Are you willing to step up and be that hero?
Adam’s genealogy includes records of the longest lives in human history, many of which were over 900 years. It includes perhaps the longest life in Methuselah, who lived a whopping 969 years! Then Noah was born, and was given a designation as one who would “comfort us concerning our work and the toil of our hands, because of the ground which the Lord has cursed.” It seemed obvious that Noah had a calling or purpose that was evident to those around him.
Chapter 6 begins with one of the more puzzling passages in the Bible. The allusion to “sons of God” in verse 2 has led to much speculation as to who these figures may have been. Some speculate that these figures may have been angels. However, other passages refer to the fact that angels are spiritual beings, heavenly creatures. The Bible clearly states that there would be no marrying or giving in marriage in heaven. Also, Jesus, even though he came in human form to Earth, did not take a wife or engage in sexual relations while on Earth. Although angels did manifest themselves in a corporeal form, it is highly unlikely that they took wives and set up residence on earth. So who are the sons of God? Some scholars speculate that they were the most impressive princes or kings of the land, or that they were simply stronger and taller than at any other time in history due to their presumed lack of disease and long life span. The mighty men of old could refer to the offspring of the sons of God or the sons of God themselves. Either way, there is no other Biblical record of who exactly they were, and trying to determine that fact can only lead to conjecture and debate. This is not a salvific issue, so I will stop my discussion here.
The wickedness of the earth was great at this time. God was sorry He had made man. This characterization of God is a bit incomplete. Sure, God was grieved over the sin of the human race, but this did not take God by surprise. The omnipotent God knew sin was coming, and had a plan to cleanse the earth and start fresh. Noah was the righteous remnant that would carry on the human race. “…Noah found grace in the eyes of Lord(6:8).” That is where I want to be. I want to be in God’s grace before God’s eyes. Let the giants rage around me. Let sinful people flood the space around me. I want to live in the grace of God, and share that grace with every giant and every sinner that comes my way!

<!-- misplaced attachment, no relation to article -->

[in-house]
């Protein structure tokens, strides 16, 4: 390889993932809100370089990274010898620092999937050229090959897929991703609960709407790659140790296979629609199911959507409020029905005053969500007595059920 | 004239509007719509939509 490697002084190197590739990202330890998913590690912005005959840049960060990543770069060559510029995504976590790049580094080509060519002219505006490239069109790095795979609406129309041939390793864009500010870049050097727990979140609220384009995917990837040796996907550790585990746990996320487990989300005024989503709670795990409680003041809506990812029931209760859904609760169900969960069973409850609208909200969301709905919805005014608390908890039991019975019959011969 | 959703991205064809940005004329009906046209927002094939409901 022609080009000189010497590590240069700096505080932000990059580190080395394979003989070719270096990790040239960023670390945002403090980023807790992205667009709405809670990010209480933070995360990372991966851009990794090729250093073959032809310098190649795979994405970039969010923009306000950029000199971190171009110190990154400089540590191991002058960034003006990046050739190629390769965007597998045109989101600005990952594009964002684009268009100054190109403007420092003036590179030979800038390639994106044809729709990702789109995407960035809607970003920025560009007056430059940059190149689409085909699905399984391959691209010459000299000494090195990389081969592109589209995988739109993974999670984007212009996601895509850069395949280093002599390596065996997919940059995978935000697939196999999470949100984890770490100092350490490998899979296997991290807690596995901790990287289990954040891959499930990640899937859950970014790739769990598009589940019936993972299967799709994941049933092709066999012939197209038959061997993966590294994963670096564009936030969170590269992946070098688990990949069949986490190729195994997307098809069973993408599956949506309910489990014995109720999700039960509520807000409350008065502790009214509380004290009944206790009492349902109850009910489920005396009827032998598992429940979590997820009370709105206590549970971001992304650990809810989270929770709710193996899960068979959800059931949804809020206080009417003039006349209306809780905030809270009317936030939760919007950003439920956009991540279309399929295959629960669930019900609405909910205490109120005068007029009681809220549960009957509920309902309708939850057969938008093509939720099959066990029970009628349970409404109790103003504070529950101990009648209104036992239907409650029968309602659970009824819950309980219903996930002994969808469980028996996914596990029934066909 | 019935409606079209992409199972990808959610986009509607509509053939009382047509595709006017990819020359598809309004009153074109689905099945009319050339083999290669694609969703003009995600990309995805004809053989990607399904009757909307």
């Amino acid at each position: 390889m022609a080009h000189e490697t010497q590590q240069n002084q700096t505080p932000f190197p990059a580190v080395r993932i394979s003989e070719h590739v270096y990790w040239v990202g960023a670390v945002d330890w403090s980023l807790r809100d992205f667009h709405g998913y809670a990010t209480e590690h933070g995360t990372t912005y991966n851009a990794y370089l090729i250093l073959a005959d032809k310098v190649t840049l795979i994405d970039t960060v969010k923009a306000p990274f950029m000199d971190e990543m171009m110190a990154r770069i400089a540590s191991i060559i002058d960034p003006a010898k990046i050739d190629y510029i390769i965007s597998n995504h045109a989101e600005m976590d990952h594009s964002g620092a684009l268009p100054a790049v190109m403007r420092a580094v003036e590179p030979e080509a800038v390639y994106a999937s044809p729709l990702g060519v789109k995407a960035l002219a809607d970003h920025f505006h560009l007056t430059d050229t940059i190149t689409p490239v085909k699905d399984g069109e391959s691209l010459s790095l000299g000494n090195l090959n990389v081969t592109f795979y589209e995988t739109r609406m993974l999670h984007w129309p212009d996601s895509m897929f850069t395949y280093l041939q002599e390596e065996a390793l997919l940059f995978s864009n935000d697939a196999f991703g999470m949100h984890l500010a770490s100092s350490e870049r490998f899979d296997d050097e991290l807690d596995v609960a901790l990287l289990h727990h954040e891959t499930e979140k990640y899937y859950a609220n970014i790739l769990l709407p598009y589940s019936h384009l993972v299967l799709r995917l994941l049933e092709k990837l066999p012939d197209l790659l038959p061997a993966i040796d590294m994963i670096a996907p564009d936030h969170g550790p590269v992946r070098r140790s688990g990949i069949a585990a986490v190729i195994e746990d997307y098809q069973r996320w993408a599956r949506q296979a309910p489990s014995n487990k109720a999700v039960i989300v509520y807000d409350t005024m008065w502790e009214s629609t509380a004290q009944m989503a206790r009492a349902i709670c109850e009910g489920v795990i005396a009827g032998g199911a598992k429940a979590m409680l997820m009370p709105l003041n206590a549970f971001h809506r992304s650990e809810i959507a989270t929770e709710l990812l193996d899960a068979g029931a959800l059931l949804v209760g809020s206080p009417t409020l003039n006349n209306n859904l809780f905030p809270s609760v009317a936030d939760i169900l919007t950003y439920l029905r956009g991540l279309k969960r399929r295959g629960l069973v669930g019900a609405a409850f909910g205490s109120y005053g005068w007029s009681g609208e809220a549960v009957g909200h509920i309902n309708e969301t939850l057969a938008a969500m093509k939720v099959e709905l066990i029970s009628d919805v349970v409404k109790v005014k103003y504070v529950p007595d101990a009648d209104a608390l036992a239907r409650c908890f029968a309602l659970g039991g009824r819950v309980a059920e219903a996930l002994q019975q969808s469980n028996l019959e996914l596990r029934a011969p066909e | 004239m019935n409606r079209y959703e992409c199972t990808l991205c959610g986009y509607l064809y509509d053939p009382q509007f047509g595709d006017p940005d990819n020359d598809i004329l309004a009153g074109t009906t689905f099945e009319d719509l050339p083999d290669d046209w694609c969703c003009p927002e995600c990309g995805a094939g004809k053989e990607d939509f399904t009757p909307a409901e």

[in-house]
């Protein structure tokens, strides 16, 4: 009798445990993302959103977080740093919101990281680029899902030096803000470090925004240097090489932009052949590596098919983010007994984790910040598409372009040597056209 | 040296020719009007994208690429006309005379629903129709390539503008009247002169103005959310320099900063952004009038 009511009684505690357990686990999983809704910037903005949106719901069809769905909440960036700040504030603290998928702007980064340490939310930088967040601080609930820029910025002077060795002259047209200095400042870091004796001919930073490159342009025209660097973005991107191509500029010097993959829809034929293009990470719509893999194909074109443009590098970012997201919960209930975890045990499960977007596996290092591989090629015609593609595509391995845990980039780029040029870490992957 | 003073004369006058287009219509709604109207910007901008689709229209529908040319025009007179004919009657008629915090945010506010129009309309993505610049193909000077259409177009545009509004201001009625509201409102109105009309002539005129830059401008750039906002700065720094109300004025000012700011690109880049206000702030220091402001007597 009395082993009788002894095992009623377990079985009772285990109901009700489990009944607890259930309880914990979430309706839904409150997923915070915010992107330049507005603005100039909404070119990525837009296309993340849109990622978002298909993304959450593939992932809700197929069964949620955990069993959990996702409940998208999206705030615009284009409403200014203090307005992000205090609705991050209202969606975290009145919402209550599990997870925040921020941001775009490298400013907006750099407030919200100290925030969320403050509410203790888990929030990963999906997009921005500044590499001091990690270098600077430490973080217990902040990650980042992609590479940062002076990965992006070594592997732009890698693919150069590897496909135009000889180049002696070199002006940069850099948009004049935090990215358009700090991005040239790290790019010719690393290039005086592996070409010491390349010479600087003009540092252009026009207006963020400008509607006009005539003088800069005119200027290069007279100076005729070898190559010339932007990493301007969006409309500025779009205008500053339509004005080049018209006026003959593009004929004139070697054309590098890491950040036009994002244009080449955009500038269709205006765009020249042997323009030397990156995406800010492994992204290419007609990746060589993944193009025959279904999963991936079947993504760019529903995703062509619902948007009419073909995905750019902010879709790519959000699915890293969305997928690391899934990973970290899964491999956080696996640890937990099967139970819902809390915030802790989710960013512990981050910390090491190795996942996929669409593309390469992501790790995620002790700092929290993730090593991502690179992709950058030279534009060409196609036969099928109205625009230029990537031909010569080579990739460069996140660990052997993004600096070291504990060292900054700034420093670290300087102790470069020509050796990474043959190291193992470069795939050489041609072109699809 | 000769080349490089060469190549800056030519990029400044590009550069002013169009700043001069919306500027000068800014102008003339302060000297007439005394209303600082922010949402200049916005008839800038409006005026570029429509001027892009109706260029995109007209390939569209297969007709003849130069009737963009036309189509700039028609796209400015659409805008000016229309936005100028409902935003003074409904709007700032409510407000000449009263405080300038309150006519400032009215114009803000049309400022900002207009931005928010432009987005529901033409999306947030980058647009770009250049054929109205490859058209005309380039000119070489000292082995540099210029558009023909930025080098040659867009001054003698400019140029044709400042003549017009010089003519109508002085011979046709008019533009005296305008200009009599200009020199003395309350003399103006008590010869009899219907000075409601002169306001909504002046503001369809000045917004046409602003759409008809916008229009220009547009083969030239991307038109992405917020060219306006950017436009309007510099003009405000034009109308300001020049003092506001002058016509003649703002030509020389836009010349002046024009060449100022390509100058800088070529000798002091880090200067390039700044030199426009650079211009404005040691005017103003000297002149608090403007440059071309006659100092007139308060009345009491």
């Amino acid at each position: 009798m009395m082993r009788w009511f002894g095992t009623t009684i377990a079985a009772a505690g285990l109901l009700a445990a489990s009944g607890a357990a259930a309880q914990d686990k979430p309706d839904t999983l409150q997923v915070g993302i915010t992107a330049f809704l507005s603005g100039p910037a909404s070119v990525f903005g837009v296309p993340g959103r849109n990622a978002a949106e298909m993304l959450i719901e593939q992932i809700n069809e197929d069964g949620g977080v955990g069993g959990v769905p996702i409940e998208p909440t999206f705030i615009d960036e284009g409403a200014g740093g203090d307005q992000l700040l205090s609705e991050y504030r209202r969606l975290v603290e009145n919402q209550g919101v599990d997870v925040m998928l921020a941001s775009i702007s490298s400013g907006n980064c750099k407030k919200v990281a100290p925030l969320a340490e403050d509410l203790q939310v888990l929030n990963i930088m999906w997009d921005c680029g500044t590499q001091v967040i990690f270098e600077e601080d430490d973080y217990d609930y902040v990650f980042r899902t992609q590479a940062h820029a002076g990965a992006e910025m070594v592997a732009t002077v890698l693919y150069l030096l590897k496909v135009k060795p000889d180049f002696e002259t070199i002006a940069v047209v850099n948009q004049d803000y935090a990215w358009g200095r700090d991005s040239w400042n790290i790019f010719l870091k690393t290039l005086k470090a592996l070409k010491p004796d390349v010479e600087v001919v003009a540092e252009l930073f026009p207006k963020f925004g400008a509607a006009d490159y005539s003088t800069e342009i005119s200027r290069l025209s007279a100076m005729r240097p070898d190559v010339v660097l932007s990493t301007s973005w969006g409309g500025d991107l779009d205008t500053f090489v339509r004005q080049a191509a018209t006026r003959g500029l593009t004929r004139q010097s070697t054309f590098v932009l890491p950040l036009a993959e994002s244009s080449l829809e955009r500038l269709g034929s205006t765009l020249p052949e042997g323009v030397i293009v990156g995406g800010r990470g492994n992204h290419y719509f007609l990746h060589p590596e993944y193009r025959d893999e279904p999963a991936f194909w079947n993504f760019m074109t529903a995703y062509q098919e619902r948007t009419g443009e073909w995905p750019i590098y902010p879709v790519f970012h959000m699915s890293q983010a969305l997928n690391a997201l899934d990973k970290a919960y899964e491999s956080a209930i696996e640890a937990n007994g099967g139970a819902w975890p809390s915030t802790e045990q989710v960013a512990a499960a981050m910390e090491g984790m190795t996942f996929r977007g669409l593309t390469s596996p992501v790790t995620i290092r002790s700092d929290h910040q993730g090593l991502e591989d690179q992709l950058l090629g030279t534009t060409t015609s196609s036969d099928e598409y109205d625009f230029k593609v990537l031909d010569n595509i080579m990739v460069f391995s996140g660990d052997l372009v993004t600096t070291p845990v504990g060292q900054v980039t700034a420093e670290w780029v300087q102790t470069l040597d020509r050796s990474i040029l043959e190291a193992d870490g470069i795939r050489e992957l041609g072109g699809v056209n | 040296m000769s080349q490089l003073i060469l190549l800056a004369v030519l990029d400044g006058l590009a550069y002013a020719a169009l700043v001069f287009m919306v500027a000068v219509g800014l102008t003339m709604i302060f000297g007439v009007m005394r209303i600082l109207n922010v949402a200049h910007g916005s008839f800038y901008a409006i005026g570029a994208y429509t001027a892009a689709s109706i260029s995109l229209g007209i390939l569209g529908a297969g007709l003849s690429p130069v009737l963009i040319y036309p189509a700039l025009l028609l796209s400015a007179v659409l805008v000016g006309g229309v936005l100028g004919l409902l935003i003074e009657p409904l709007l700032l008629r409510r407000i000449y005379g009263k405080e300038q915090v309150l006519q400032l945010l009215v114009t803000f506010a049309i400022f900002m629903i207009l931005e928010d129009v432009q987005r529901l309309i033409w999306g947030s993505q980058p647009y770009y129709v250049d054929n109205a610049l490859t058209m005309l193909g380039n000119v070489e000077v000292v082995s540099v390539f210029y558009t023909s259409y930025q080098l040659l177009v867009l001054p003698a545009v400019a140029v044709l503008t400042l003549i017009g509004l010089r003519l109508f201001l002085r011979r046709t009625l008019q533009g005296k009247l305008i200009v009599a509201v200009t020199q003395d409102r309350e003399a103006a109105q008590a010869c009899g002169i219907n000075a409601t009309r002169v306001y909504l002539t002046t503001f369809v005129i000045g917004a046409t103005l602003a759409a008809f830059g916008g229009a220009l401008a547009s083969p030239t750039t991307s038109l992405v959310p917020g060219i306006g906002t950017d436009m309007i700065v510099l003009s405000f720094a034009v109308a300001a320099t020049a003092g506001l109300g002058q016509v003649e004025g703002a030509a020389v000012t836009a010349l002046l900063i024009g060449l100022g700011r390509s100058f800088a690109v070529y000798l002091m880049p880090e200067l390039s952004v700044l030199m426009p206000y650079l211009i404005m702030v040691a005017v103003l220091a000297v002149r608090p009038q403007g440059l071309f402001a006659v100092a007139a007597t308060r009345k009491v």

Sin has entered the world through Adam and Eve’s sin. Curses have been meted out. Adam and Eve have been banished from Eden. The world’s first murder is in the books, and Cain has been judged, banished, and marked. Everything is different, and not for the better. Cain, though, began a new life in the land of Nod.
17 And Cain knew his wife, and she conceived and bore Enoch. And he built a city, rand called the name of the city after the name of his son—Enoch. 18 To Enoch was born Irad; and Irad begot Mehujael, and Mehujael begot Methushael, and Methushael begot Lamech.
Everything seems to be getting back to a normal existence until Lamech kills a young man! It seems that the sins of the father carried down to his progeny. How do our actions affect our children? Perhaps it is much more important that we set a powerful example of godliness than we ever knew! We must show the way with our walk, and not just with our talk.
On another note, Adam and Eve had another son and called him Seth, which means “appointed.” Although Adam and Eve had sinned and been banished from Eden, they were stilled the father and mother of humanity, and God gave them another chance to populate the earth. From Seth came Enosh, and then a simple, but powerful statement is made: “Then men began to call on the name of the Lord(4:26).” This statement seems a bit obscure, and begs for further explanation, but is just simply stated with no editorializing.
The moral of the story? In tough times of sin and failure, disappointment and grief, men can call on the name of the Lord and be saved. What are you facing today? Call on the name of the Lord!
Adam and Eve began the first family after the fall from the Garden of Eden. They had two sons that pursued two very different vocations: one a farmer, the other a shepherd. There is much speculation as to why one offering was accepted above the other. The primary thought offered by scholars was that Abel’s motives were more pure and that he offered only the best as an offering to the Lord, whereas Cain simply offered “an offering.” This was an obvious mismatch in motive and quality of the offerings given to God.
The lack of acceptance by God of Cain’s offering made him especially angry and jealous of his brother Abel. He “rose up” against Abel his brother. The language here seems to signify an act of rage. Maybe Abel said something negative, maybe he simply praised God for accepting his offering, or maybe he said nothing at all. Whatever triggered Cain’s rage, he murdered his brother in cold blood. God asked Cain about Abel’s whereabouts, and Cain denied knowledge and uttered the infamous statement, “Am I my brother’s keeper?”
Cain was banished from the family and area, and complained that God was punishing him more harshly than he could handle. He felt he would instantly be killed because of his sin. So God marked him and proclaimed vengeance upon anyone who would kill him.
So what is the lesson here? Check your motives for anything you do. Keep a level head, no matter what disappointment, disgust, or embarrassment you may experience. And if you commit the crime, prepare to do the time. All the while, understand that God will grant a measure of grace, even as you suffer the consequences of your actions!